Perhaps due to the lack of space, or because for that proverbial modesty that characterizes our valiant fighters at the Interior Ministry, Carlos –- who didn’t waver when he declared that the enemy empire finances the insurrection inside this Island — never told us how much money he had been paid in his capacity as spokesperson for the financed Ladies. He also did not state how we would be able to confirm the information he provides. Because it is clear that we are not going to fall into the same vices as the enemy radio, which encourages fabrications without verifying the truth of the information, and blames the errors on the reporter (as if a mere reporter were under the obligation of being responsible for what he reports). What’s next! This was probably one of Carlitos’s mental lapses. Poor baby. Either that or the haste with which the material to keep our people informed was prepared. Because, without a doubt, this material is directed at our people, and only at our people.

I don’t want to overwhelm my readers with any more details of this fantastic story. Such was Carlos’s glorious media success. Not only have the newspapers here published an interview with the long-suffering defender, now emotionally penitent after facing so many deadly dangers, but he has also appeared and reappeared on TV repeatedly, in a documentary about his covert activities in which he made great display of pretending and cold-bloodedness. That’s why many of us are left with the wish to know more.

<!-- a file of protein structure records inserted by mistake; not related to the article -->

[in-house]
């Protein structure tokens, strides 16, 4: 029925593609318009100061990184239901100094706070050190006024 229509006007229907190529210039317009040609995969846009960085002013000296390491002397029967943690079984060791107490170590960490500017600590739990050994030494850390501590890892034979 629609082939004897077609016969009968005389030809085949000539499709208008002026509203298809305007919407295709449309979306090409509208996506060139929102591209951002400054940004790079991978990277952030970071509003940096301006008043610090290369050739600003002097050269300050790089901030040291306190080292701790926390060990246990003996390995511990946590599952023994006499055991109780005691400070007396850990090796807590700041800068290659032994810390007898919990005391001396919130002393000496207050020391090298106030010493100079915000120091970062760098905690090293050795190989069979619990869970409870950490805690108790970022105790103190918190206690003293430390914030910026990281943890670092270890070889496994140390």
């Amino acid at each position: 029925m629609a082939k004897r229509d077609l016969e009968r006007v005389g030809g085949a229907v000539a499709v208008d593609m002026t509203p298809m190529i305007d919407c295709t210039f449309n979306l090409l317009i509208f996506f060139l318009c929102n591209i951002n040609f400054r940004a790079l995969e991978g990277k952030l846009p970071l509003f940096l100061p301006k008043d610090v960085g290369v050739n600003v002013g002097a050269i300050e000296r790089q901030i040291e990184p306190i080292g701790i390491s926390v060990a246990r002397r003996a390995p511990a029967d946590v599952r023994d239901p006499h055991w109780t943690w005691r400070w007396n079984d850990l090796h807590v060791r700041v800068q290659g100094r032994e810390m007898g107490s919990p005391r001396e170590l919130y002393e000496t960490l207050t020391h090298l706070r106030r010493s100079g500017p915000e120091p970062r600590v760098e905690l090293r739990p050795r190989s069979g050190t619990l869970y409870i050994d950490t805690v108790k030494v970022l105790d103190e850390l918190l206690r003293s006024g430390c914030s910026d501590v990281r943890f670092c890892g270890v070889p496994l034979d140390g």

We wanted to know, above all, what reasons our brave leaders had to “dismiss” now such a valuable employee who had climbed so high and hard on the podium of subversion, and who seemed to enjoy the full confidence of the enemy. He even had a valuable US visa, which he could have used to reach the very belly of the beast and become the sixth. He would have been infinitely more useful unmasking such powerful opponents.

I don’t know. I tend to think that our paternal government feared exposing him so much and losing him. But, at any rate, it’s a shame that they have unmasked him now, when so, so many uprisings of ungrateful agitators are being produced in the world, who also receive financing in exchange for being massacred: we must keep the bad guys in the crosshairs. I think we were better protected when our veteran agent “Emilio” lost sleep for our benefit inside the very same den of this kind of postmodern jellyfish, the Ladies in White.

Let’s hope to God that, this time, it’s not like in 2003, when a small group of agents of the Ministry of the Interior, captured inside the ranks of the counterrevolution itself, was presented to the public. At that time, the political guard worked so convincingly that it even succeeded in converting a pervert into a combatant; however, with the show of heroes throughout Cuba, they could not prevent that, incomprehensibly, after incarcerating the most dangerous internal enemies, groups of dissidents proliferated within the country. This multiplying of enemies has no explanation, for almost each of the infiltrated agents that have been unmasked, ten hostile reporters have surfaced. And, apparently, the pool of mercenaries is guaranteed; Carlos Serpa himself tells us so when he assures us that “there will always be an Emilio.”

Translated by Norma Whiting

1 March 2011